Now in its ninth year, Performance Space’s Queer Development Program builds and strengthens queer creativity and performance in Australia.
Unique in Australia, the Queer Development Program provides opportunities for emerging queer artists to develop their creative skills, performance ideas and industry connections. Through this program, queer artists can build more sustainable practices and explore new ways of making work. Intergenerational and community exchange is at the heart of the Queer Development Program.
PSpace, along with our partners Sydney Gay and Lesbian Mardi Gras, PACT and Moogahlin Performing Arts, are overjoyed to be announcing the phenomenal line-up of artists who will be taking part in the Queer Development Program for 2020/2021.
We've all missed Queer Nu Werk this year, but never fear! We've moved the dates of the Queer Development Program and Queer Nu Werk to Feb/March 2021. More info coming later this year.
THE 2020/21 QUEER DEVELOPMENT PROGRAM ARTISTS
Stephen Cummins Residency awarded to:
Queer Workshop Intensive participating artists:
Moogahlin Performing Arts First Nations Scholarship.
Cheryn Frost is a performance and theatre maker with interest in making work that focuses on the current political, social and environmental climate of our country. Cheryn weaves her personal experience as a queer woman and the experiences of her family & culture through interdisciplinary frameworks.
A queer-non-binary-femme-tomboy-dreamboat who was sent to earth to make it gayer and more romantic. Originally from the Sunshine State™, they are a playwright, performer, poet, muso, composer, and cowboy - now living and creating on the land of the Wurundjeri and Boon Wurrung peoples (Melbourne).
Bear made their theatre debut for Melbourne Fringe Festival (2017) with their one-babe-cabaret SHARE MY BLANKETS, which they toured to MELT FEST at the Brisbane Powerhouse (2018). Their latest project, UR STRONG FRIENDS is an exploration of transness though the eyes of a fledgling trans lad struggling with being the ‘strong friend’ in a community fraught with mental illness and trauma. Bear is committed to creating space for trans and gender-diverse people in music and theatre worlds. Their work is about vulnerability and human connection. At their own risk, Bear has used their life experiences to challenge ideas around identity and coming out. These works of self-discovery invariably lead to the next project of exploration.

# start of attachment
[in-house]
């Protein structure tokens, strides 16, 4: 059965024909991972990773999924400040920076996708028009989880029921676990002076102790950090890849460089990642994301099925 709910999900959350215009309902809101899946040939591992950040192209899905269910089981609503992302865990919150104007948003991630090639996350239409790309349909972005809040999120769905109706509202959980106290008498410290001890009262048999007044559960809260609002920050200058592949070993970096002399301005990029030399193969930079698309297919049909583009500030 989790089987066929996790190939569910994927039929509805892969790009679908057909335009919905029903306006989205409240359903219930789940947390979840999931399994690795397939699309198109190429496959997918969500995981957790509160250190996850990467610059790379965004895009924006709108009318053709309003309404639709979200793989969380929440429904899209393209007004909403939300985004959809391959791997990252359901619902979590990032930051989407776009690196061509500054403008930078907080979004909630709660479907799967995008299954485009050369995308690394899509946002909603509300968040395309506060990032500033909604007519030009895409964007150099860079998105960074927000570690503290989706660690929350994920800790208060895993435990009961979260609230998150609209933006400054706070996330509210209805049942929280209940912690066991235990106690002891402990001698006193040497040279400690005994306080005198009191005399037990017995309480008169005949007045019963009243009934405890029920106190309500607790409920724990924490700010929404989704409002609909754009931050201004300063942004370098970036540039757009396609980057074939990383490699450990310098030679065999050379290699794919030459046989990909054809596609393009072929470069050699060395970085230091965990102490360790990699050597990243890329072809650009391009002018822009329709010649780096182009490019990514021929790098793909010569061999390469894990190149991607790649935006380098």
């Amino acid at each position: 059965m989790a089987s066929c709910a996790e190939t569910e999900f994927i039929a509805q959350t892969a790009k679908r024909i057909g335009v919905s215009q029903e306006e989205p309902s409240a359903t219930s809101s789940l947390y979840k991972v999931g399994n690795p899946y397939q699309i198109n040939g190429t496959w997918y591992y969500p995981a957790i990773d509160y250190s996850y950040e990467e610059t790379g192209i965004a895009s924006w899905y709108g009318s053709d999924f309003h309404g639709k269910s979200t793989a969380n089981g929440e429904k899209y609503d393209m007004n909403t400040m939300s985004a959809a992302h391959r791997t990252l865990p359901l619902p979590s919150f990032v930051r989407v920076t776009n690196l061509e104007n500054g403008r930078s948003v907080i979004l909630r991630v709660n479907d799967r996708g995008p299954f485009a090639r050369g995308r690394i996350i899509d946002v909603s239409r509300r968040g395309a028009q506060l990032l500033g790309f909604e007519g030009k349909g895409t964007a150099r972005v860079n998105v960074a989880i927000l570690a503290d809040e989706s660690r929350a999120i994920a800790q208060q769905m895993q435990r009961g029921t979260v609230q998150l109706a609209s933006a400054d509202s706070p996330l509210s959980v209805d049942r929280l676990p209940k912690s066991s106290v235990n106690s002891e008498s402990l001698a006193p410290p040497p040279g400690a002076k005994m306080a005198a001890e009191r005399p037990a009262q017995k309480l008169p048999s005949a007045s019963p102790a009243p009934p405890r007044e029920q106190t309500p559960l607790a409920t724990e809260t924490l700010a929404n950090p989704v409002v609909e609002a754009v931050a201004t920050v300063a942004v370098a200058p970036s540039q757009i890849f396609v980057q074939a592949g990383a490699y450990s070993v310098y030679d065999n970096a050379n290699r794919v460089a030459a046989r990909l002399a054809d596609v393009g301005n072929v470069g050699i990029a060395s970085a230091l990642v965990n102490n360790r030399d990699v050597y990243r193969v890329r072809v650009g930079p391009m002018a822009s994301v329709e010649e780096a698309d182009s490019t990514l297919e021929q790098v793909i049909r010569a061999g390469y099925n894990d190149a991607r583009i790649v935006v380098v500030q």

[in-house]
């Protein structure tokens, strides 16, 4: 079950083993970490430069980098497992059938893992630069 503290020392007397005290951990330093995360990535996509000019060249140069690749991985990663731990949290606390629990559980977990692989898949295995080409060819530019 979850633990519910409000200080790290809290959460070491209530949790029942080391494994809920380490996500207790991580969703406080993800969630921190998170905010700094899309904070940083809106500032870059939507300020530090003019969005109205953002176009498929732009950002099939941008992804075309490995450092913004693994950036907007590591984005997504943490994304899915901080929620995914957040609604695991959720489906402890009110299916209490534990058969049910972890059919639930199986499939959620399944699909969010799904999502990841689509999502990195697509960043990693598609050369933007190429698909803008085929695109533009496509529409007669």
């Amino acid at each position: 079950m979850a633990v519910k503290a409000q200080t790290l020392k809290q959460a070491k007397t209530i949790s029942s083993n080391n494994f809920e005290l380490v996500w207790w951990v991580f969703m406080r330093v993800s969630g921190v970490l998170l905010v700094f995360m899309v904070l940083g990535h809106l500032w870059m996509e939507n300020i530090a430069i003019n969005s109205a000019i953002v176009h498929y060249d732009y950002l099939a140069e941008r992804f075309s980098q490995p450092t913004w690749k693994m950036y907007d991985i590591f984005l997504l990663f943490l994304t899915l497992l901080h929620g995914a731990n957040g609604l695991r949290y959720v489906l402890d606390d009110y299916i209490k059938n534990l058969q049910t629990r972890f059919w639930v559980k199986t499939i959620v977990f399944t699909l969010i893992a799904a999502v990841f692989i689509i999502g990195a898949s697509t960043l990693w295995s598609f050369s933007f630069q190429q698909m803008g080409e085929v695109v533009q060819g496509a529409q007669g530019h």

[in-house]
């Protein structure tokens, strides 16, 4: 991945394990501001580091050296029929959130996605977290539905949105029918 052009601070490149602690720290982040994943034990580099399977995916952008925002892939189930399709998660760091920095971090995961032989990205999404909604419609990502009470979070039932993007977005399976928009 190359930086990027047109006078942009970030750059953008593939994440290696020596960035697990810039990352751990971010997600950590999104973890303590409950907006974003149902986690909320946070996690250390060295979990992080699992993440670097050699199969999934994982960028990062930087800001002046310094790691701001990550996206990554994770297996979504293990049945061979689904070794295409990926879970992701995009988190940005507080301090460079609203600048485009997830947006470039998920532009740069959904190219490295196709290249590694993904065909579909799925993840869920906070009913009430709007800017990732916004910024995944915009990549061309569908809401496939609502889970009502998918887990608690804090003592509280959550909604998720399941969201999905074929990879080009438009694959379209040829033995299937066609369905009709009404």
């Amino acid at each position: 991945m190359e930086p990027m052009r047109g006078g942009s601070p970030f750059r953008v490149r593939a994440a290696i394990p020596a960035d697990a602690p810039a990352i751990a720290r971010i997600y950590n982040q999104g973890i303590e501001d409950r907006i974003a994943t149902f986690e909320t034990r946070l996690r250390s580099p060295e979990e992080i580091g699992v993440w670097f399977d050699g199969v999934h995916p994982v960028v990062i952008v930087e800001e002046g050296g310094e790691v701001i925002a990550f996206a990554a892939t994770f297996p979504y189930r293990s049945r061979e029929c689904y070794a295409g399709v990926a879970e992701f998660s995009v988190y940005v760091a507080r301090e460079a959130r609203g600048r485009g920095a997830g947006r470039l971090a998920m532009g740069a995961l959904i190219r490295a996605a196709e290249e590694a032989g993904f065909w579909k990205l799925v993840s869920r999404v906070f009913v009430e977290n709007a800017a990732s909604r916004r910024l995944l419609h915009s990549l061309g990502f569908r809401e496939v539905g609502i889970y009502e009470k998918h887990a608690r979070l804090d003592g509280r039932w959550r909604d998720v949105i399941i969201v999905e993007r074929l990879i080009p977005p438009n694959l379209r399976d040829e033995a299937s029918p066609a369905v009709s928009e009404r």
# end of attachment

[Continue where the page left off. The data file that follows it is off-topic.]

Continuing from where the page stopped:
Demon Derriere is a queer POC who is Hard of Hearing (HoH). Through dance and music her practice explores vibration, ‘otherness’ and identity through a fusion of twerk, strip-tease and neo-burlesque. She explores body positivity and inclusivity to challenge stereotypes associated with dance, breaking free from the marginalisation, oppression and discrimination many ethnic women face.
Dyan Tai is a music producer, singer, songwriter and live performance artist interested in creating space for conversations about diversity, culture and QTPOC visibility. Dyan is currently a resident performer and DJ at The Imperial Hotel, Poof Doof and Oxford St and also performs regularly in cabaret shows, queer parties and venues (Tropical Fruits, Bearded Tit, Oyster Club, Heaps Gay). Dyan created and produced WORSHIP, a performance and dance party celebrating diverse identity, cultural and spiritual practices. He was also part of the curating team for the successful Queer Lunar New Year Party and Queer Asian Stories. He is currently a guest presenter on 2SER’s So Hot Right Now and used to host and produce a radio show on Melbourne’s JOYFM.
Justine Youssef is an artist working across multiple disciplines including performance, video, scent and collaboration. The work is site-specific, rooted in research into moments and places that make visible social and cultural structures and attentive to her origins in South-West Asia. Youssef presented her first solo exhibition ‘All Blessings, All Curses’ at 4A Centre for Contemporary Asian Art in 2018, and was the recipient of the 2019 John Fries Award. This year she is participating in the Parramatta Artist Studios studio program while working at Pari, a grassroots art space on Darug Land.